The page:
SCOTLAND, Conn. (WTNH) — Gary Gagnon and his wife, Brenda, are among six families who were temporarily stranded after last week’s rains washed away two bridges on Brook Road.

“There’s a lady across the street who has three small children, she said, ‘I don’t have groceries or nothing. I’m not ready for this,’” Gary Gagnon said.

Susan Chace, like the Gagnons, has lived on Brook Road for more than 20 years. She never thought living between two bridges would be a problem.

“A friend brought me eggs,” said Chace, who said that friend met her at the partially collapsed bridge. “On the other side of the bridge, yeah. Cause my car was inside.”

Chace was able to walk through the partially collapsed bridge on the southern end of Brook Road to get some help, but the bridge further north was completely washed away.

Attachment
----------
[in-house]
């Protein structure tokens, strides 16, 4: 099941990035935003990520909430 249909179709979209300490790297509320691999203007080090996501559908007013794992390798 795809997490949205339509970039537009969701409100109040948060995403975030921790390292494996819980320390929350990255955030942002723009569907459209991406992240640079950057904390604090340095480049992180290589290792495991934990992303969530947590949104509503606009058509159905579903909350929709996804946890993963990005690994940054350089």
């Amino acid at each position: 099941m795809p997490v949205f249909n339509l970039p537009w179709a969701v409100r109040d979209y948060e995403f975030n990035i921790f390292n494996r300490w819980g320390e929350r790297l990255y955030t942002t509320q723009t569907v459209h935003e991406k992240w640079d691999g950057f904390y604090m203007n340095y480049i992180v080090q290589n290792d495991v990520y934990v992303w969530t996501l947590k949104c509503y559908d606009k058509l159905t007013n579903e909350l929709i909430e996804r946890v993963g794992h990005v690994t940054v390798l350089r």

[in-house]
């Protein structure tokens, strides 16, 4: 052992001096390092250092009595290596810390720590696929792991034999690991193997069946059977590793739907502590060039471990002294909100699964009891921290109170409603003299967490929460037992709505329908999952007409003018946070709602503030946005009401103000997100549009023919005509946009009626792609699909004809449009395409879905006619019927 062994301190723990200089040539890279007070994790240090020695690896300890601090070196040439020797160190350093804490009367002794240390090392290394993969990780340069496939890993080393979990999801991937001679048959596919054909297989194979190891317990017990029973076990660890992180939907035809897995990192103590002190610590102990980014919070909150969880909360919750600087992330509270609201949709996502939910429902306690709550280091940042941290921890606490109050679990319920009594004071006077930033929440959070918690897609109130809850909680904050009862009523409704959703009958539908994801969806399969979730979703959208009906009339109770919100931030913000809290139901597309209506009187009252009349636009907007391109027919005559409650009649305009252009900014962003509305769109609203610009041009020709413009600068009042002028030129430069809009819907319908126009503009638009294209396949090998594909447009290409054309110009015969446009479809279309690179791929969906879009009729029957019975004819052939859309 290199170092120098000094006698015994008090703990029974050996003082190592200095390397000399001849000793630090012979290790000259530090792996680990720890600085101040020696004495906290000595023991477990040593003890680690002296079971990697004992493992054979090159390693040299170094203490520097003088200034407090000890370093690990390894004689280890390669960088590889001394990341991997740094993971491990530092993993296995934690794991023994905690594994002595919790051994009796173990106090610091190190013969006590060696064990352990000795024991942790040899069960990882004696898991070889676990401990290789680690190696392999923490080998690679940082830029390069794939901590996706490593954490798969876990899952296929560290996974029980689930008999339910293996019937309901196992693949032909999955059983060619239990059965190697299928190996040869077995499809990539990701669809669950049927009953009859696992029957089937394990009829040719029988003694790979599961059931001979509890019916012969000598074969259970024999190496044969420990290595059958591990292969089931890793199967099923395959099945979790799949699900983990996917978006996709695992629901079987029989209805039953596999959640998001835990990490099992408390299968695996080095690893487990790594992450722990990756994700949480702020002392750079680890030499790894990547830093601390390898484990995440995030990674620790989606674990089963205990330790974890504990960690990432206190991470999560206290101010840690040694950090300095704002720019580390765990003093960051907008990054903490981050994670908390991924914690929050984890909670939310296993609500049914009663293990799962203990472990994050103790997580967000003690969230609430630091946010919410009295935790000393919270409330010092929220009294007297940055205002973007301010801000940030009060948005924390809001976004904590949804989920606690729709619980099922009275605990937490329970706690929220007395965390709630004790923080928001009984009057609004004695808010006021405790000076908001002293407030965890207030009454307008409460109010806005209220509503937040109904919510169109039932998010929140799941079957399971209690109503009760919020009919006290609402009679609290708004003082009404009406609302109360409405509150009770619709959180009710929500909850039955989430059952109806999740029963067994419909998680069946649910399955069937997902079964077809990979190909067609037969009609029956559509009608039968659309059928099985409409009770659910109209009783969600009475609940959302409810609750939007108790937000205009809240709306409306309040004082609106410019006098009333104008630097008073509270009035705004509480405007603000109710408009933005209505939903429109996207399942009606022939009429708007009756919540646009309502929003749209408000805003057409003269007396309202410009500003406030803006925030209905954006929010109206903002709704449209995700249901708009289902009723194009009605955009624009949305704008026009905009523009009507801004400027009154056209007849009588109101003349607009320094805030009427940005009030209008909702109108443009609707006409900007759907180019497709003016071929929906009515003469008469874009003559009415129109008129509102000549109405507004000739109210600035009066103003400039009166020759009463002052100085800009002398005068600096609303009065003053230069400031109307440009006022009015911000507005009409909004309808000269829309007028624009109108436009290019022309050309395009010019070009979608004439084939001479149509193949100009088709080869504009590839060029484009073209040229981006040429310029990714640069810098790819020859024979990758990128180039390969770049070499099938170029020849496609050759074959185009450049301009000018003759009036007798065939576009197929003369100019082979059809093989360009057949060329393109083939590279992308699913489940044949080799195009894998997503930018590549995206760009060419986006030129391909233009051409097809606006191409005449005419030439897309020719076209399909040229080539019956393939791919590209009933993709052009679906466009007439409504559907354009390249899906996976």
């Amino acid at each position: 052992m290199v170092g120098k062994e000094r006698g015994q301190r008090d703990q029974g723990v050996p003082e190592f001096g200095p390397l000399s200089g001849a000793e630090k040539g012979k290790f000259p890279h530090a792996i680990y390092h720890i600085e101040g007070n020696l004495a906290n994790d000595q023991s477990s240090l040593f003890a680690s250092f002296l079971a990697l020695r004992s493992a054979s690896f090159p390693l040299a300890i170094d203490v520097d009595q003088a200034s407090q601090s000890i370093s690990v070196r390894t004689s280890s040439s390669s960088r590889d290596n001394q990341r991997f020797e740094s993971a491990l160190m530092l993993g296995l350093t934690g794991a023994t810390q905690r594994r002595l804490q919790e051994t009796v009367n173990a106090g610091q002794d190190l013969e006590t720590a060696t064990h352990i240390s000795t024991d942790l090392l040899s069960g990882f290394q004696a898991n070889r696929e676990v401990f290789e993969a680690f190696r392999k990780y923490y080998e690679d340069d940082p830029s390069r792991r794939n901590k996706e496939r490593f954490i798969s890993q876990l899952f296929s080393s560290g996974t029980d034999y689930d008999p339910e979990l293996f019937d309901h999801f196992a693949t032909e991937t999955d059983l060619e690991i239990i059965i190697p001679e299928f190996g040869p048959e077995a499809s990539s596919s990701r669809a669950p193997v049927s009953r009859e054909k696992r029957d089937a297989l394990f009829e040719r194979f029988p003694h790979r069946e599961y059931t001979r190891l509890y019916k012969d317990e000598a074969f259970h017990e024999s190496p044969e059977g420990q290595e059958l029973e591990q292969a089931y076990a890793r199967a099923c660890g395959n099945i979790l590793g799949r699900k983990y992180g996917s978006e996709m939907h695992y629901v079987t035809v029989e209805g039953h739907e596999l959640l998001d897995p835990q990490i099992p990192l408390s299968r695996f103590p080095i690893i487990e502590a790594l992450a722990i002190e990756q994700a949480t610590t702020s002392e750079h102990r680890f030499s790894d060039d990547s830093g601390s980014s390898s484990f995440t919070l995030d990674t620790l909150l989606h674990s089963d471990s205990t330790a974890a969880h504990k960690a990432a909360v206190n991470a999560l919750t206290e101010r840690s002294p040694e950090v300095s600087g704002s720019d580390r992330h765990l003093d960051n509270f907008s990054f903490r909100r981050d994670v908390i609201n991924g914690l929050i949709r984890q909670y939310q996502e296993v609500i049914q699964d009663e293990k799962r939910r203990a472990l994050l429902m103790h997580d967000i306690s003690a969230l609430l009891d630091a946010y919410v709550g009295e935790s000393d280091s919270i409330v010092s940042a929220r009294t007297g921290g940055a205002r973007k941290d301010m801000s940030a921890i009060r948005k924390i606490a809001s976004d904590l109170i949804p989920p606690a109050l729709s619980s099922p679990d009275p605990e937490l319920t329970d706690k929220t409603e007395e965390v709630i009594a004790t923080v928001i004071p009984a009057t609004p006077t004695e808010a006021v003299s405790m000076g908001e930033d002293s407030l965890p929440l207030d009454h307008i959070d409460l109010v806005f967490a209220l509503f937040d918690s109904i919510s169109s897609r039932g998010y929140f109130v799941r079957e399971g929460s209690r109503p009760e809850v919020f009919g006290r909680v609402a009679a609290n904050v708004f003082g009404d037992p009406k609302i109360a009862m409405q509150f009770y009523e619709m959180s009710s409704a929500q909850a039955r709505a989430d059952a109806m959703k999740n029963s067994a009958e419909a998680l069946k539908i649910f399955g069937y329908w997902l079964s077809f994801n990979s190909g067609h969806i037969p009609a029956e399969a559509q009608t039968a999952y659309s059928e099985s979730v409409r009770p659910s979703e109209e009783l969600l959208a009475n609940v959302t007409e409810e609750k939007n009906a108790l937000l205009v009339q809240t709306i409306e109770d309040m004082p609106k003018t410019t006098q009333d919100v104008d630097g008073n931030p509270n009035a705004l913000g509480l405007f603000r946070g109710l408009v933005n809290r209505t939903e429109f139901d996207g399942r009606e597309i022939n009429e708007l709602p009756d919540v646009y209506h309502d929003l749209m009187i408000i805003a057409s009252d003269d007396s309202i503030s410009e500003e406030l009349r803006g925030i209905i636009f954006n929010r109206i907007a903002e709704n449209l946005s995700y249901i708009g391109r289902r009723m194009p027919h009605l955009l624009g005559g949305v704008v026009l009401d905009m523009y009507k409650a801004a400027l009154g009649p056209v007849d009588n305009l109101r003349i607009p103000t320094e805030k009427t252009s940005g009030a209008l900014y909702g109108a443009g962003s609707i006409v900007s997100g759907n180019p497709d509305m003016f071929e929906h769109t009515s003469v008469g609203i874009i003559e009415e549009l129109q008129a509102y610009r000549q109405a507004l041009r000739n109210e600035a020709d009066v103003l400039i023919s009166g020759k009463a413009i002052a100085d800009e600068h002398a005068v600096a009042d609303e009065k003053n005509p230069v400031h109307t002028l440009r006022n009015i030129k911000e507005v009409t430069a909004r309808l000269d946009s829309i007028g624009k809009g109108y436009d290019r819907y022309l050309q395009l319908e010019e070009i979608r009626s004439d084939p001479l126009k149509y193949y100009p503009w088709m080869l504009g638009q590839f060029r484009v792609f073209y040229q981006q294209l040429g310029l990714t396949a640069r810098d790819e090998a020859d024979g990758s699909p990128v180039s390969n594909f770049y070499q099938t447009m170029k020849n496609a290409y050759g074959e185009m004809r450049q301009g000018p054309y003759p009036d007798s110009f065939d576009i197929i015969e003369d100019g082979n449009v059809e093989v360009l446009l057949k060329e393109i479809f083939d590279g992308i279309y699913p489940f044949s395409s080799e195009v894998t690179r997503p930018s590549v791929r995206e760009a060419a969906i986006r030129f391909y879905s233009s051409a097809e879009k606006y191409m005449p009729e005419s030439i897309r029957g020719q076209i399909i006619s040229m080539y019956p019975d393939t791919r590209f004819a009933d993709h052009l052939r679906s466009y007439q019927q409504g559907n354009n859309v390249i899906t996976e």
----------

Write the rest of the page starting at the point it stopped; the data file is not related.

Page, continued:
After a few days of not being able to drive in or out of their neighborhood, a nearby farmer let them drive through his field.

Tuesday, a temporary bridge opened. Two ramps allow for a single lane of traffic, but it’s only open from 6 a.m. to 6 p.m.

“If I go out in the evening, I’ll have to plan on walking home from the school, which is about a half a mile down the road,” Chace said.

Scotland First Selectman Gary Greenberg said the temporary bridge will cost the town between $90,000 and $100,000 over the next three weeks. He’s working to get a more permanent temporary fix, which will be built at the southern end of the road.

Trees are being removed so the power lines can be relocated to the other side of the street so that a multi-year, temporary bridge to be installed.

Greenberg said it could cost the town as much as $375,000. But, that’s far less than the $6.5 million permanently replacing both bridges will cost. The new bridges would have to be 44 feet long, instead of 22 feet, because of the terrain and weather.

Greenberg said these bridge collapses should be a warning to other towns around the state that have older bridges.